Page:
In advanced palette DACs such as are known in the art, it is usual to find circuitry implementing a hardware cursor. Typical known circuitry consists of an on-board static RAM (SRAM), control logic, a small cursor color palette, and multiplexor means for selecting either a cursor color or the primary pixel color. The SRAM is used to store the pixel data that defines the shape of the cursor. Typically, the SRAM has a size of 1 K Byte, defining the cursor shape in a square field 64 pixels wide by 64 lines high using 2 bits for each cursor pixel. The 2 bits per pixel allows the definition of 4 different types of cursor pixel. Usually the 00 value is used to define a transparent cursor pixel. A transparent cursor pixel is a non-displayed pixel within the cursor field that allows the background primary pixel color to be displayed at that position on the display screen and within the cursor field. The other three values (01,10,11) are generally used to define the selection amongst three different colors stored in the cursor color palette. At locations within the cursor field with these values, the color selected from the cursor color palette is displayed in place of the primary pixel color at that position on the display screen and within the cursor field. The cursor color palette contains 24 bits defining the color of each of the three displayable cursor colors, with each color component (Red, Green, Blue) defined by 8 bits of data.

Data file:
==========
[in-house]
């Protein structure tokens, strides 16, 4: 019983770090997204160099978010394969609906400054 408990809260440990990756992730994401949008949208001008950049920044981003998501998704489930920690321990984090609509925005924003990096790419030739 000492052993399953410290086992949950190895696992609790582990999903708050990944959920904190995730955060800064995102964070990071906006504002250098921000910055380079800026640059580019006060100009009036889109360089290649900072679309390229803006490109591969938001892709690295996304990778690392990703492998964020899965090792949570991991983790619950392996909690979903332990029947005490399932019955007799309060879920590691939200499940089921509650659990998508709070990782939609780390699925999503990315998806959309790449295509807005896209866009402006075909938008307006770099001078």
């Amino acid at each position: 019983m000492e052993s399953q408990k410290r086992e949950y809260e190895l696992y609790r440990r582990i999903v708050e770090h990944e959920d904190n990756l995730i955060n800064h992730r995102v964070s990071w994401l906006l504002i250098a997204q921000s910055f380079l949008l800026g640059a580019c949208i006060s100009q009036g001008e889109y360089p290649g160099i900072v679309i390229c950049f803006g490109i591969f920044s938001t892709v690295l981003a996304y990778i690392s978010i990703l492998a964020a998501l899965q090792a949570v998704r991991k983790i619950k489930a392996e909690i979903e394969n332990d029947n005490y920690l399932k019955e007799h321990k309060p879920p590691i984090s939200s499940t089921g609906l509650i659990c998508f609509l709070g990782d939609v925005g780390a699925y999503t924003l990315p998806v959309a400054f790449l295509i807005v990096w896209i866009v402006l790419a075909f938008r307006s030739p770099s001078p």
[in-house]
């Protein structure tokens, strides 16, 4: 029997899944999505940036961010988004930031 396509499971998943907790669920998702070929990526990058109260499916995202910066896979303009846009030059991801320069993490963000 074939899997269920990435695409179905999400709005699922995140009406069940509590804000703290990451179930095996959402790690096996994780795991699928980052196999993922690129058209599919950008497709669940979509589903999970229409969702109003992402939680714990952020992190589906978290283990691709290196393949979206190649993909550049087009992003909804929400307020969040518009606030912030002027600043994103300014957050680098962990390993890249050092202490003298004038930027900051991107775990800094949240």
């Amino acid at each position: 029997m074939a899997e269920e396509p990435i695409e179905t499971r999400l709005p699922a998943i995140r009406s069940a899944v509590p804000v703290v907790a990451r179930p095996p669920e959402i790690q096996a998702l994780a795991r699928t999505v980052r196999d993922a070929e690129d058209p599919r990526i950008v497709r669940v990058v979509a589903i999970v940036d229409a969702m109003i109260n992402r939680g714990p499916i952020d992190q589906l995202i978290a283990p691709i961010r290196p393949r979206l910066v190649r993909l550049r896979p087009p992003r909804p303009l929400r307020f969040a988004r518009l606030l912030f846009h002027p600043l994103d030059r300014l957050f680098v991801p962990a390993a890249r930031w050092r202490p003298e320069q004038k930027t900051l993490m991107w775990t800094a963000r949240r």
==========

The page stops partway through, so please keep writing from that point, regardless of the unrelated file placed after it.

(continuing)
In the operation of such typical cursor circuitry, when the cursor control logic determines that the cursor should be displayed, it reads the cursor SRAM to obtain the 2 bits defining the cursor pixel at the displayed location. The three 8-bit color components for the cursor pixel, corresponding to the value read, are obtained from the cursor palette and provided to the alternate inputs of the multiplexors. If the cursor pixel datum does not have a 00 value, then the multiplexors select the cursor color which is applied to three output DACs that drive the display color. If the cursor pixel datum has a 00 value, then the multiplexors are forced to select the primary pixel color which is applied to the output DACs. When the cursor control logic determines that the cursor should not be displayed, the multiplexors select the primary pixel color which is applied to the three DACs.